2. Partner with city and county government officials in transitioning existing medians and infrastructure into housing. This may include:
    • Supporting (or volunteering with) the existing House1000 homelessness alleviation initiative that will convert the 4040 Quebec Street DoubleTree Hotel into a facility providing services for 450 individuals across 289 units.
    • Selling off the existing medians to developers and working with them to build affordable housing that facilitates greater connectivity between the Northeast Park Hill and Central Park communities.

Concluding Statement

The series of design flaws present along Quebec Street and at the crash location are dangerous for Denver community members. As was the case with the Stapleton airport, it is not uncommon for U.S. transportation systems to leave dangerous circumstances in their wake when development patterns change. Design emphasis that prioritizes traffic flow at high speeds over non-motorist safety and usability has caused injuries and deaths in communities across Colorado and in locations throughout North America.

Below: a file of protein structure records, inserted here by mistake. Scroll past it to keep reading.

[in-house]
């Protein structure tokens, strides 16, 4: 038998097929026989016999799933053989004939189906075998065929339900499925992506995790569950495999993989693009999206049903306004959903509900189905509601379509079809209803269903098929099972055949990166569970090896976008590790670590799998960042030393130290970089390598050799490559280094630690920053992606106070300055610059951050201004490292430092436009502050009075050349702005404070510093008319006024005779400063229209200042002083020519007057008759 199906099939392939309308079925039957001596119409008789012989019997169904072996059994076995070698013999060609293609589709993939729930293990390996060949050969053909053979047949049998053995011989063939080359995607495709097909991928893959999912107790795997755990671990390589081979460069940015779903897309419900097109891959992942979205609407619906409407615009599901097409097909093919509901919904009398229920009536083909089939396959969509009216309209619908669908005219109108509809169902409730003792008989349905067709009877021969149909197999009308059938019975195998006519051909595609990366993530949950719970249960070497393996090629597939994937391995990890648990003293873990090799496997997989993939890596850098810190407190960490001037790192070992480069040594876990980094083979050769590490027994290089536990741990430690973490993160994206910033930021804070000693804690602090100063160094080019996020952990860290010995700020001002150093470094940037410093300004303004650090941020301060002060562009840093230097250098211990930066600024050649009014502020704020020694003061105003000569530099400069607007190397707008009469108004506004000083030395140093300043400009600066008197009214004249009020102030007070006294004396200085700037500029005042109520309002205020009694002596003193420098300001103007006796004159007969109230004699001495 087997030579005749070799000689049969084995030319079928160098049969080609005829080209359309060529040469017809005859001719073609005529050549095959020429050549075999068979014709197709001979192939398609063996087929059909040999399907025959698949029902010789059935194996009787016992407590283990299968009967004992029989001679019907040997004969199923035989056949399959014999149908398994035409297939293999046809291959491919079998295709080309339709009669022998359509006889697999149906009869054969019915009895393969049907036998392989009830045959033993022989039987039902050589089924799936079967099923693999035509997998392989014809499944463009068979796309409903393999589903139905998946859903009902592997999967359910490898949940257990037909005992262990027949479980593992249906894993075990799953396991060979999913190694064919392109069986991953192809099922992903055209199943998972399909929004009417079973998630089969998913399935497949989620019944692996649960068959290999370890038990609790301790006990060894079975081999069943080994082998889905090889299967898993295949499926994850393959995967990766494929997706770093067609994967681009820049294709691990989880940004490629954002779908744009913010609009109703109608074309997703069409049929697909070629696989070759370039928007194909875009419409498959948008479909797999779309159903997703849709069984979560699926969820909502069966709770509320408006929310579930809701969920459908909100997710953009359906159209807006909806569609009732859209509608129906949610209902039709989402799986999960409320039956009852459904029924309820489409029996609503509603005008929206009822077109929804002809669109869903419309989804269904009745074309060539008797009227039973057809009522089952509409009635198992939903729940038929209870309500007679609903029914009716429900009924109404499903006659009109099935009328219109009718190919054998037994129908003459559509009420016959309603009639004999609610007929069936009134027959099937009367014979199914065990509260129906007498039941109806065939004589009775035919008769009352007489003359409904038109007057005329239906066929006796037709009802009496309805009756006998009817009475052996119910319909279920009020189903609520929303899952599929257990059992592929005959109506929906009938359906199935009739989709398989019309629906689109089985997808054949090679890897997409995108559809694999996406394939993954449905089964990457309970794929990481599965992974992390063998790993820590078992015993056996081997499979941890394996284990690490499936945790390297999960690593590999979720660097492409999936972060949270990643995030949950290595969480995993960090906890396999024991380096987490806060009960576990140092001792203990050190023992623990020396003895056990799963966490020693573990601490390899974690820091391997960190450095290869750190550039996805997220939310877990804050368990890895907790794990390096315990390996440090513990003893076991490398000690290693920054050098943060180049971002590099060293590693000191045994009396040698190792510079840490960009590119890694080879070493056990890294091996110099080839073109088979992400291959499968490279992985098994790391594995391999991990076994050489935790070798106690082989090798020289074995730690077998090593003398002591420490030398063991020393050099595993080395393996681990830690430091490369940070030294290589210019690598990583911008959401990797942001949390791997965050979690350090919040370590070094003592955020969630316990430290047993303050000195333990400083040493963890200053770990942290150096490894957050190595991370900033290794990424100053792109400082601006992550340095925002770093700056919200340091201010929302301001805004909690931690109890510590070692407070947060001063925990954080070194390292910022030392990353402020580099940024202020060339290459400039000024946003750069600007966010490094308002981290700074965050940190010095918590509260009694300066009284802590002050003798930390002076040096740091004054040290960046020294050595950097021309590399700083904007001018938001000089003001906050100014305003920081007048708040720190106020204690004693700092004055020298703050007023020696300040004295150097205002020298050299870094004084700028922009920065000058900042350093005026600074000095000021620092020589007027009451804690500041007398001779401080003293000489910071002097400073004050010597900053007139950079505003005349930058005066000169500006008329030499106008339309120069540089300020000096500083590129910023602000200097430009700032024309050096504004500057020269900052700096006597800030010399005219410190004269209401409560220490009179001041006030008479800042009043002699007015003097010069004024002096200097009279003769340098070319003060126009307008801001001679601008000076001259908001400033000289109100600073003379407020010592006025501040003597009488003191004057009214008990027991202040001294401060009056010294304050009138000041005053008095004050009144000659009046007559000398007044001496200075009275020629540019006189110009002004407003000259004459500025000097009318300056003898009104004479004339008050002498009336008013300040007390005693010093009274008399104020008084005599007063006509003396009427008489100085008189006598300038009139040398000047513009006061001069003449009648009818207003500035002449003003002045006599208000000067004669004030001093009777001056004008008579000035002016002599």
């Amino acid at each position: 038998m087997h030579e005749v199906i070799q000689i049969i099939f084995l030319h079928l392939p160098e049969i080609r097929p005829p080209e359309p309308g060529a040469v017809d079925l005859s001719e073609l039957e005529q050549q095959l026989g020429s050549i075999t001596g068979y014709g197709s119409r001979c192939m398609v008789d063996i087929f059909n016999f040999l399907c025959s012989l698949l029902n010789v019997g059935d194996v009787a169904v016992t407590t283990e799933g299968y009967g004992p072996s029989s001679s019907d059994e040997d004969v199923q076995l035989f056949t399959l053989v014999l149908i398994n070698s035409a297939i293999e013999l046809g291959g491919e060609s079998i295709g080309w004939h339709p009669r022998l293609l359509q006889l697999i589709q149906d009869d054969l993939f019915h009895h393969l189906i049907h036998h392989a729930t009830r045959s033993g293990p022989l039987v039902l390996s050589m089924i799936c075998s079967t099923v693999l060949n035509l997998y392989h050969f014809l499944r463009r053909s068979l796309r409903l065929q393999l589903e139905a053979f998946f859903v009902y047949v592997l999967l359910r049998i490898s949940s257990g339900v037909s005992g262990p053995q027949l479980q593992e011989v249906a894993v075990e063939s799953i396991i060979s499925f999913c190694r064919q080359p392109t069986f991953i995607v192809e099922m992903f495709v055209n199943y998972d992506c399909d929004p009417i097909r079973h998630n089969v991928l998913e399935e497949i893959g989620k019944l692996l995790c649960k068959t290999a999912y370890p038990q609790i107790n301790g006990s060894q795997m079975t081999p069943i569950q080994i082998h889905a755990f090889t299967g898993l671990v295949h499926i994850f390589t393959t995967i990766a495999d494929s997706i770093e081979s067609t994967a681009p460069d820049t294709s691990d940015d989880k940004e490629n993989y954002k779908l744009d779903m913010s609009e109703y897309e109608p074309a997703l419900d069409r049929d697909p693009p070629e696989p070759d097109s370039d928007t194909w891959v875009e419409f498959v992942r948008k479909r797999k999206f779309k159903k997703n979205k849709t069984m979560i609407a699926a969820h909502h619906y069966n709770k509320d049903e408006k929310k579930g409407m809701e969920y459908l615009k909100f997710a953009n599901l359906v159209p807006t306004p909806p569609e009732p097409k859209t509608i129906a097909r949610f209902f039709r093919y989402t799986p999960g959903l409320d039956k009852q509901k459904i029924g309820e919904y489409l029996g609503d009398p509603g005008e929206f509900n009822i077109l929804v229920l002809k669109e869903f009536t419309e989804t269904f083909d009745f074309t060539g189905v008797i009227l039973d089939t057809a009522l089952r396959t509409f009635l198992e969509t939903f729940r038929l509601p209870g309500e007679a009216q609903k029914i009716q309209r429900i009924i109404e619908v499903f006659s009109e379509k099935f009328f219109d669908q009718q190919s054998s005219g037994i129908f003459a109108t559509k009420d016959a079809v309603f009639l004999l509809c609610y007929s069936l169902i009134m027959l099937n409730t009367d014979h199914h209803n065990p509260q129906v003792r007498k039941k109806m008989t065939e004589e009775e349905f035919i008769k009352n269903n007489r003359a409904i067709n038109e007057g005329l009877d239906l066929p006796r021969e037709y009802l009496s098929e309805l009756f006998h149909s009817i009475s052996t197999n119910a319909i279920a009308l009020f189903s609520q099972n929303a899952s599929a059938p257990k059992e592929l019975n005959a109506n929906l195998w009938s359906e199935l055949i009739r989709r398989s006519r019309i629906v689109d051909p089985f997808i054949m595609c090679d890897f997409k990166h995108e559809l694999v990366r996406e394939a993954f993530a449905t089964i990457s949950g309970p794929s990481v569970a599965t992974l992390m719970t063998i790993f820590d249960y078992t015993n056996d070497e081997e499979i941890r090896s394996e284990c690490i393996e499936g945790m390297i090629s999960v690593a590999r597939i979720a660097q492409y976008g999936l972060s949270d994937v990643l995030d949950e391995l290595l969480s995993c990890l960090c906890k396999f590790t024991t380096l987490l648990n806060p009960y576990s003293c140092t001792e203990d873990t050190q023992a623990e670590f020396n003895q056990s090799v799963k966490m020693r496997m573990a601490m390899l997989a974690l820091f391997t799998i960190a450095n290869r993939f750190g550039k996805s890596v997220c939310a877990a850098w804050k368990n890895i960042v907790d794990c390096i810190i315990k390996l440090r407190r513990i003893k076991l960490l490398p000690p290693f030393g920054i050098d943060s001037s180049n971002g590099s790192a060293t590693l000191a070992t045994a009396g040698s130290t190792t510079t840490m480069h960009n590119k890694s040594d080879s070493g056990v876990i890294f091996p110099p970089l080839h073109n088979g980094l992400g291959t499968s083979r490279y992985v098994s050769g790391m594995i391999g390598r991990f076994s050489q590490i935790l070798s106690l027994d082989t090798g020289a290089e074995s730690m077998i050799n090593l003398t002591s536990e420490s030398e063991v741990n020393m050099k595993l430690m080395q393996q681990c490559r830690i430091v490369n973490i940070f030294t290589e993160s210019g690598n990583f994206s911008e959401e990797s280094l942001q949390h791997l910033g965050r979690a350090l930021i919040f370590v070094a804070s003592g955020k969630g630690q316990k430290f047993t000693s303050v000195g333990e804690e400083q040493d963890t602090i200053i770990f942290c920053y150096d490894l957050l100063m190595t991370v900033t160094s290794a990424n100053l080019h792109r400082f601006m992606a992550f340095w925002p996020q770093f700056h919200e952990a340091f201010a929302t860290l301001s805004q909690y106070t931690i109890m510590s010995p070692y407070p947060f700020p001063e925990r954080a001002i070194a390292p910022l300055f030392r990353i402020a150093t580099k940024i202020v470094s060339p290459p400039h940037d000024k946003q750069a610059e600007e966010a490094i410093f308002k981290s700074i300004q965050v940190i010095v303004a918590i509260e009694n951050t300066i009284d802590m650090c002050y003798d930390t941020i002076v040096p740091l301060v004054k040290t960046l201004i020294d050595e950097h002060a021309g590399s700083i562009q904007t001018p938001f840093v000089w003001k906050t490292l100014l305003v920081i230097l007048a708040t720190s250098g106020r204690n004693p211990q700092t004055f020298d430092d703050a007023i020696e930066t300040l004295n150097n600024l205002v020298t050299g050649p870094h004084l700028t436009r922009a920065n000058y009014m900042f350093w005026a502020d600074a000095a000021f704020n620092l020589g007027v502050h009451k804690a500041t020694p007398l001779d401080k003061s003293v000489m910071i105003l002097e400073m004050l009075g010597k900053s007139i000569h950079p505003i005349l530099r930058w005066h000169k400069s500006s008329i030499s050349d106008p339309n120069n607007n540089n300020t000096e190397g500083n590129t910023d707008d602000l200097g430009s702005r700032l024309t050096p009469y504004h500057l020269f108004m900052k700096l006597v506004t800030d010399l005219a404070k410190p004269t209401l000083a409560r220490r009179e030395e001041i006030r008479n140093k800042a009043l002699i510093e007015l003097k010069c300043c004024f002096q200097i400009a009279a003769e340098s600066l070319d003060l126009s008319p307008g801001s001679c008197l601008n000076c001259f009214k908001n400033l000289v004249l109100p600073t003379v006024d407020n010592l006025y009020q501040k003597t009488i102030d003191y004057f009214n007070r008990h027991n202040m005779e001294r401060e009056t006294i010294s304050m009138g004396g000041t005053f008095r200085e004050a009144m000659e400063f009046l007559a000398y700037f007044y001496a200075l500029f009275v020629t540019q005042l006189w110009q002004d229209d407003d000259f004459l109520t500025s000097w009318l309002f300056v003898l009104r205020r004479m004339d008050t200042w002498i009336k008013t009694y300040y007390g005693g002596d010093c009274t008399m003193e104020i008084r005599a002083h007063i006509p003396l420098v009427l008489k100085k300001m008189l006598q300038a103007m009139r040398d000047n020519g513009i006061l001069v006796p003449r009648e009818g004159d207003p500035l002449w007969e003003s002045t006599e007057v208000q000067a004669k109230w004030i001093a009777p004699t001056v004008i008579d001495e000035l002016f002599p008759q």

By evaluating the numerous factors that contribute to a crash, we believe that designers, decision-makers, and the general public can move beyond the current approach, which seeks only to assign blame to involved parties, to a model that helps change the way these spaces are designed, developed, and cared for. In Denver, we believe substantive changes to this intersection should prioritize pedestrian safety alongside roadway usage by motorists.